The Basics of Well-Written Dialogue

Creating effective dialogue can be one of the most difficult challenges when writing believable characterization. Listed below are some tips on how to bring your characters to life.

The Importance of Dialogue

Dialogue is not just for communication between the characters, but is used to enhance the story in other ways; therefore it must do one or more of the following:

  • Provide information about the plot, characters’ histories, setting, and theme
  • Reveal individual character and motivation
  • Create nearness and intimacy (build reader empathy)
  • Move the plot forward and/or increase its pace
  • Create or add to existing conflict
  • Remind the reader of things they may have forgotten
  • Foreshadow what is to come

If your story’s dialogue does none of these, delete and try again. Every word spoken by your characters should move the story forward, so try to have at least two of the above points.

How to Use Dialogue

When using dialogue to tell the back-story, be careful not to ramble. Unless your character is un-naturally gabby, keep it short and conversational.

Although it’s on the list above, be very careful when using dialogue to introduce exposition and back-story. Always ask yourself: would I say this in a conversation? How would this particular character say it? We usually don’t go on and on about the past, especially with friends who probably already know it.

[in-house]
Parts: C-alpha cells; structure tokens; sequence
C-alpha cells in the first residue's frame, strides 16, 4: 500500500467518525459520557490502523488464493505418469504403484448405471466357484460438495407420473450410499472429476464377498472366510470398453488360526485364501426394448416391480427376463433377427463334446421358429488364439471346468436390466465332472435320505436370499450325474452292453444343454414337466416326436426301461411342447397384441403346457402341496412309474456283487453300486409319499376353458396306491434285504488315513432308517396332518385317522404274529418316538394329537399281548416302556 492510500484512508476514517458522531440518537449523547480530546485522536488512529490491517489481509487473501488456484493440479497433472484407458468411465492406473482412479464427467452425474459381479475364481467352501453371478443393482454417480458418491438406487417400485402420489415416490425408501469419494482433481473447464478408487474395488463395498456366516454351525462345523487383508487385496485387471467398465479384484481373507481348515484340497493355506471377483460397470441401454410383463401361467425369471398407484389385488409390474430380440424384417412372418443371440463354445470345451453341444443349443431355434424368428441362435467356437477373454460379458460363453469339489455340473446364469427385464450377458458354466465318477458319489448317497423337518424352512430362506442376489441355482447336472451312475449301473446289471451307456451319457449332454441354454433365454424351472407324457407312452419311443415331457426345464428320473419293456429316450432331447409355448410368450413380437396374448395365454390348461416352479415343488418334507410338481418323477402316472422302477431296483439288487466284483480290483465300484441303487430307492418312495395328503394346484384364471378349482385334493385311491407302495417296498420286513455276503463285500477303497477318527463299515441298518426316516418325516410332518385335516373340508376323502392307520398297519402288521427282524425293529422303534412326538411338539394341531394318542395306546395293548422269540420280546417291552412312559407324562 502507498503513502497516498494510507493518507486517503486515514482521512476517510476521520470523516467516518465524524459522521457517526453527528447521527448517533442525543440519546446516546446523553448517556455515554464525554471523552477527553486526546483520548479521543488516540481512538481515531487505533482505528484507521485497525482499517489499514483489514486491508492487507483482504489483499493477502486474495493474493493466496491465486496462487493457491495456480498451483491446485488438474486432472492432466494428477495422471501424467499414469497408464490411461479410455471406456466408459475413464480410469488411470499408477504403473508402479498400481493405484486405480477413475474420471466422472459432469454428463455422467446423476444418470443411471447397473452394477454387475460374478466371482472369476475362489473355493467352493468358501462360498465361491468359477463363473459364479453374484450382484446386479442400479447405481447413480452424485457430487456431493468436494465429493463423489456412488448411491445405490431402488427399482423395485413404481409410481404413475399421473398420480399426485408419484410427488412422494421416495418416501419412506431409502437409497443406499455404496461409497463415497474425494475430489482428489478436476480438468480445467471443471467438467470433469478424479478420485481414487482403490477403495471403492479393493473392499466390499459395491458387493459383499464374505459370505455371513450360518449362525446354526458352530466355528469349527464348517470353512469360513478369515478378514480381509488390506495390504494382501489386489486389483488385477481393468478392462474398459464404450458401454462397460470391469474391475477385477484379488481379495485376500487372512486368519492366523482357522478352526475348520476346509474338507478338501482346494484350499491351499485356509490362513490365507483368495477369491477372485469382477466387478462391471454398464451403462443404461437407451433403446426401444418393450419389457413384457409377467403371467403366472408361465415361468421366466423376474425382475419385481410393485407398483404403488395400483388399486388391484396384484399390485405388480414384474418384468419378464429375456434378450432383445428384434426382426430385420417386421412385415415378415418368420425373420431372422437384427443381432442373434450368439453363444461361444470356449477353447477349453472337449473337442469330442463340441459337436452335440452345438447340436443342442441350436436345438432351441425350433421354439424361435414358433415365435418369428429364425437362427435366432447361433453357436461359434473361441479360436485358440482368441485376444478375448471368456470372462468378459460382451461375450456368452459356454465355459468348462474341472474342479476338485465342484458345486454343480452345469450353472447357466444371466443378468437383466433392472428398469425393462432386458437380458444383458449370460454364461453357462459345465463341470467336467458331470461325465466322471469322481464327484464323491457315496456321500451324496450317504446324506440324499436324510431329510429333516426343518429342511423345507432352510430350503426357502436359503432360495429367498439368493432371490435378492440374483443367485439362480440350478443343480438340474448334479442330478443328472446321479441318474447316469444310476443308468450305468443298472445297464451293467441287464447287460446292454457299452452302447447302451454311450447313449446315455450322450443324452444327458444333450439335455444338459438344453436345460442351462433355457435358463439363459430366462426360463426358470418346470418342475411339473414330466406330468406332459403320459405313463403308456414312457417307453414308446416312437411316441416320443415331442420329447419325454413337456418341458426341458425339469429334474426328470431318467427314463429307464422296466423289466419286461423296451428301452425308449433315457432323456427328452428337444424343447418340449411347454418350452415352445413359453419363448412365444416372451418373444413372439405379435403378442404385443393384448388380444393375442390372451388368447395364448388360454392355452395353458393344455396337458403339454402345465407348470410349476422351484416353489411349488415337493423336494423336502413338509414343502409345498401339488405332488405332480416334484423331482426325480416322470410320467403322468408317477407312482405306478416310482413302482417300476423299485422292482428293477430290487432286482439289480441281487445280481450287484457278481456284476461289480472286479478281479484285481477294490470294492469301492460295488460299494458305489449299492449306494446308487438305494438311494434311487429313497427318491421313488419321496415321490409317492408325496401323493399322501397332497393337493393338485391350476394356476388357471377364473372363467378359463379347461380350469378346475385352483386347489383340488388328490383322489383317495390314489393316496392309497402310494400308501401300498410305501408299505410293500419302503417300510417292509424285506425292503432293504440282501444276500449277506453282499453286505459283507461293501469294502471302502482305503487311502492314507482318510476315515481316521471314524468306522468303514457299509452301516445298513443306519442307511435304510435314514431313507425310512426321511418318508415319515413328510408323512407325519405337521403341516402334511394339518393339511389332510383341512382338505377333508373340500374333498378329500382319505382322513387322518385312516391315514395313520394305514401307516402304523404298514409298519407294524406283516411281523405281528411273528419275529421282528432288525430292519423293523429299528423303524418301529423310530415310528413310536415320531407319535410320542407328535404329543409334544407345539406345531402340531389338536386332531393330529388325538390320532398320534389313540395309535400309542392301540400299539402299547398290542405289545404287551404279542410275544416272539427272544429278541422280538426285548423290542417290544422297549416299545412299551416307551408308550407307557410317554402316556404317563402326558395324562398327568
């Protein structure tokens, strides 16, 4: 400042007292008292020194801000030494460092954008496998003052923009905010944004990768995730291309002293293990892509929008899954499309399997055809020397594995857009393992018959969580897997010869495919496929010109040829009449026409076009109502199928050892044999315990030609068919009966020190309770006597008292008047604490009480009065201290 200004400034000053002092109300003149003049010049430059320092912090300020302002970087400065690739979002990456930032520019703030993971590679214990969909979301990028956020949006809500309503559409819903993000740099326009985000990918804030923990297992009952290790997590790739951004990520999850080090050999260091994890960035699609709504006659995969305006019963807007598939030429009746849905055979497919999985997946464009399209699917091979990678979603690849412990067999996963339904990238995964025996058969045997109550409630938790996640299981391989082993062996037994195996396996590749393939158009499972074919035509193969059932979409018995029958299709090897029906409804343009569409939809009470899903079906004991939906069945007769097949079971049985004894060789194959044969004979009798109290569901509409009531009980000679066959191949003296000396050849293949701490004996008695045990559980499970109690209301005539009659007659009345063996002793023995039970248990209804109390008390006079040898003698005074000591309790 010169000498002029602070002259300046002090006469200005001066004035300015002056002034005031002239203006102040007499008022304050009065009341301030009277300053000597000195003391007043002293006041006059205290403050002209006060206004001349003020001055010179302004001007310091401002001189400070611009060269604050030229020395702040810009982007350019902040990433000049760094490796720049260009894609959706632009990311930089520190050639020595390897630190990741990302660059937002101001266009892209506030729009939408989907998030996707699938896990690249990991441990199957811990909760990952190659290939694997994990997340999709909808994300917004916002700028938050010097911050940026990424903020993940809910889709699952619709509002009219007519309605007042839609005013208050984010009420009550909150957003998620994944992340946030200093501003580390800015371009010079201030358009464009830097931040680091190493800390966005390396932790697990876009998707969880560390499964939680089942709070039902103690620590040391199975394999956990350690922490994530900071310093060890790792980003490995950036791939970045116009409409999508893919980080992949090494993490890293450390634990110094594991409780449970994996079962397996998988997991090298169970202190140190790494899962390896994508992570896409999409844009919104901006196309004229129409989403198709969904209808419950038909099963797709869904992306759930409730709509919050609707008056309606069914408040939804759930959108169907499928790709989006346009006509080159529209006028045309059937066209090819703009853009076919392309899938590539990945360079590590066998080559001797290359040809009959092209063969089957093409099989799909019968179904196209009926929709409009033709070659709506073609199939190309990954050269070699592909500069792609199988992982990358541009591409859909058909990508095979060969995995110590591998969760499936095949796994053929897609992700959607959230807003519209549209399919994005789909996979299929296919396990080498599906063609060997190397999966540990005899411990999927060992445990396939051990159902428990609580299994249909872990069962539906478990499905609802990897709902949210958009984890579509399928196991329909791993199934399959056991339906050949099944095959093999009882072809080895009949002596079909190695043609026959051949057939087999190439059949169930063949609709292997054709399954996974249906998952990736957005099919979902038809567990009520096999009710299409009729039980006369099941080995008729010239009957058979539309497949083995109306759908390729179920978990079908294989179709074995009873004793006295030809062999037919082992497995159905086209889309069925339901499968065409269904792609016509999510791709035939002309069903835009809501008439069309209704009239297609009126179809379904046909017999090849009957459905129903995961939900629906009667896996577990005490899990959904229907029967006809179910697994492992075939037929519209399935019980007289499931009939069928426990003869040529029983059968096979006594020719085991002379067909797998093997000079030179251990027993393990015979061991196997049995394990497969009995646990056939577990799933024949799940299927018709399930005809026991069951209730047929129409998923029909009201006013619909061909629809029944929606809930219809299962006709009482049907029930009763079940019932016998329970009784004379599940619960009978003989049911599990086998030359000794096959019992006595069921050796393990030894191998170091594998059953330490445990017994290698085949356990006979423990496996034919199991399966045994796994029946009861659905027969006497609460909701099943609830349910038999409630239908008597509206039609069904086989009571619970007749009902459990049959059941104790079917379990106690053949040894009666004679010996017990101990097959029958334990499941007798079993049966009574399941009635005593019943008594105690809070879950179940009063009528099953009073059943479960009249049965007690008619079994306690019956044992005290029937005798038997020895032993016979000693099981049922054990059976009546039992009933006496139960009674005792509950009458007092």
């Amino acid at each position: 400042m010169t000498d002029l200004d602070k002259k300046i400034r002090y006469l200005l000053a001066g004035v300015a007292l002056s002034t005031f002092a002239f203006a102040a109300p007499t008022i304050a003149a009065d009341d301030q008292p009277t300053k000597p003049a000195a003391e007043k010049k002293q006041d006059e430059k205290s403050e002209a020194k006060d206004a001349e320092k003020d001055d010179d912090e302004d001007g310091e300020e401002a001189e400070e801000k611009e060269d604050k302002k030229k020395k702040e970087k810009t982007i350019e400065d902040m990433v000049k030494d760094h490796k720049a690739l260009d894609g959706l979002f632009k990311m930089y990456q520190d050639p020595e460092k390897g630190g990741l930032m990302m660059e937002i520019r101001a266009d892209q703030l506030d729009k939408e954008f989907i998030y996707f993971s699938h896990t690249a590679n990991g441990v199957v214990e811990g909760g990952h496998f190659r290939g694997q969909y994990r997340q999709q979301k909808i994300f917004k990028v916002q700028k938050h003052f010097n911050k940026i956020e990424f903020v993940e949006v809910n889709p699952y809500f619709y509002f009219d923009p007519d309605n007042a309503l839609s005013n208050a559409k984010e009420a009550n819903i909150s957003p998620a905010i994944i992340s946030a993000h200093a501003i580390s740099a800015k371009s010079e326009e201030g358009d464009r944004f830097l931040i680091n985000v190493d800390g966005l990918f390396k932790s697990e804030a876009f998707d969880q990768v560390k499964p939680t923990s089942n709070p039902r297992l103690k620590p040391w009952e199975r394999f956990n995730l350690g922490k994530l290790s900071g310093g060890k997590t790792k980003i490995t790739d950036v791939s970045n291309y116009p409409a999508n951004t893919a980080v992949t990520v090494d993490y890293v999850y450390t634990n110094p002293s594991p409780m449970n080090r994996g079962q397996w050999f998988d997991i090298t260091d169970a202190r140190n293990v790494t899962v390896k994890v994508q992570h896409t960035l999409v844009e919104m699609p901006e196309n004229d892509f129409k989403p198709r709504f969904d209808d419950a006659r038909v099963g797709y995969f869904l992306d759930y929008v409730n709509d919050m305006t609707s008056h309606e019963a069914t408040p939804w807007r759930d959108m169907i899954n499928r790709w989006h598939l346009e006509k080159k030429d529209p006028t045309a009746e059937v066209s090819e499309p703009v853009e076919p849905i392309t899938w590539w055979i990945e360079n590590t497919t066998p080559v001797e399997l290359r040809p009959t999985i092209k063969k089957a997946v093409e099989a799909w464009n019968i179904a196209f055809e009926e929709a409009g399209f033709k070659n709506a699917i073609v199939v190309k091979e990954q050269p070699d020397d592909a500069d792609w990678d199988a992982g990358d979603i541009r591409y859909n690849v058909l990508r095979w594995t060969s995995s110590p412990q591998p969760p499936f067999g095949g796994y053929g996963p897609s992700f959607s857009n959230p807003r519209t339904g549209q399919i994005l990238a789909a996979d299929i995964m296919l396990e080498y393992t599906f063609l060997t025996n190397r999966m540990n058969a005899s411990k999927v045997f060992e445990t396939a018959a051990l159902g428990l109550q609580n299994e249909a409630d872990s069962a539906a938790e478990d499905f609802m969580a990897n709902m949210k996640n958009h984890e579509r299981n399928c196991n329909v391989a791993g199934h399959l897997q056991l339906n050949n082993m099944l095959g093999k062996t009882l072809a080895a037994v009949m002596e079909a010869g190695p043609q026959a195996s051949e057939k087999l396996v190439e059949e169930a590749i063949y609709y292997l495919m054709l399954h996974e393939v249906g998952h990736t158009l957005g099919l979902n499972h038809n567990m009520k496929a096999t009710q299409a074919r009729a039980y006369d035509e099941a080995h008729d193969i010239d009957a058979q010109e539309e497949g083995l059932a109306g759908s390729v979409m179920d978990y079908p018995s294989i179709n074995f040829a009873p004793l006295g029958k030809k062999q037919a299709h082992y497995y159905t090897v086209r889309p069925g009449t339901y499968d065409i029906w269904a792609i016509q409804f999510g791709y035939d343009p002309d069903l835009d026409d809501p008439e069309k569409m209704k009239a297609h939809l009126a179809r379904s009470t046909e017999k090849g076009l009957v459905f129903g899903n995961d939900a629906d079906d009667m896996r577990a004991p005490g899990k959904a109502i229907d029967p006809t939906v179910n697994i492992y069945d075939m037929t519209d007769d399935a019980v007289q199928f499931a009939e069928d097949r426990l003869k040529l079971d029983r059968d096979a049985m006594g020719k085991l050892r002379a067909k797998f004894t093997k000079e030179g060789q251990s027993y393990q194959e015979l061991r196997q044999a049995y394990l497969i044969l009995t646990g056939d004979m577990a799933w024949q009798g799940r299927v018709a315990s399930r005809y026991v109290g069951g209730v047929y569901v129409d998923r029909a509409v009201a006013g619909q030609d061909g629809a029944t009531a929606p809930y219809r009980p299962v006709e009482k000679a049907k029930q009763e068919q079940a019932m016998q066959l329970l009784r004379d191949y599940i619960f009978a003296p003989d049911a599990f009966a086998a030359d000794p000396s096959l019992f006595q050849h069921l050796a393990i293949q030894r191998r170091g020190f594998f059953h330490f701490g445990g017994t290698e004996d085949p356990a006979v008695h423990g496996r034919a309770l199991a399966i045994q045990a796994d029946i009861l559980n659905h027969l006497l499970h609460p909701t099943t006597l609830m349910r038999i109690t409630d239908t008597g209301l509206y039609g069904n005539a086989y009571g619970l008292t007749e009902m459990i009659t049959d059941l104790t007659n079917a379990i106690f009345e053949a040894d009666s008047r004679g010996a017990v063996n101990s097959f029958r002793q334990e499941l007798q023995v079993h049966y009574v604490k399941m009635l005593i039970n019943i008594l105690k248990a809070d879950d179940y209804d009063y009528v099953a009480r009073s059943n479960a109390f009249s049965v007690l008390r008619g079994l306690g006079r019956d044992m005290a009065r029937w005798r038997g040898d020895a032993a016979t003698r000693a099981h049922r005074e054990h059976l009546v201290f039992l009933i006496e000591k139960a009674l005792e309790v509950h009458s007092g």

Keep Dialogue True

Dialogue imitates but does not replicate real speech. It’s a condensed version of real speech, without a lot of chatter.

Most people don’t speak in perfect grammar. Real speech is sloppy. People leave out words, compress phrases into single words, use contractions, interrupt each other and talk in slang. Your dialogue should be the same.

Get into the habit of listening to the ways different people talk. Usually, how a person talks also depends on whom they’re talking to. Add these phrases into your writing. When writing dialogue, make every word count.

Use Dialogue to Create Emotion and Conflict

Your dialogue should be a reflection of your characters emotions at the moment. To keep it from being artificial, step back and envision what the internal struggle is that your character is feeling. Dialogue sounds the most realistic when it is created around the character’s emotions.

Creating Your Character’s “Voice”

The term “voice” is what authors use to describe each character’s way of speaking. Use language particular to a character and reflective of their background and personality and maintain it throughout the story.

People often have habitual phrases and/or mistakes that they tend to repeat. Don’t overdo it, but do keep it consistent.

Use dialects that distinguish the character. If one character were from the U.S. and another from England, the way they say the same word might sound completely different.

Take A Breather

Never have long stretches of dialogue. Break up large blocks at strategic places with physical action, replies, description and other story elements.

He Said, She Said

Always clearly indicate who’s speaking using ‘he said’, ‘she asked’, etc. Never force your reader to stop and have to figure out who’s saying what. This is especially crucial when several characters are conversing.

Never let acknowledgements get in the way of your story. Cute tags like “he barked” or “she whimpered” pull the reader’s attention out of your novel’s spell and aren’t needed when dialogue is strong. The tone of a character’s language should emerge from both the words themselves and the dramatic context.

Use adverbs at the end of dialogue judiciously. Once in awhile, you can use a phrase such as, “I’m going to take the bus,” he said angrily, but using a tag at the end too often becomes annoying.

Keeping It Real

The best way to determine whether your dialogue sounds authentic is to read it out loud. Better still, is to have another person read it to you.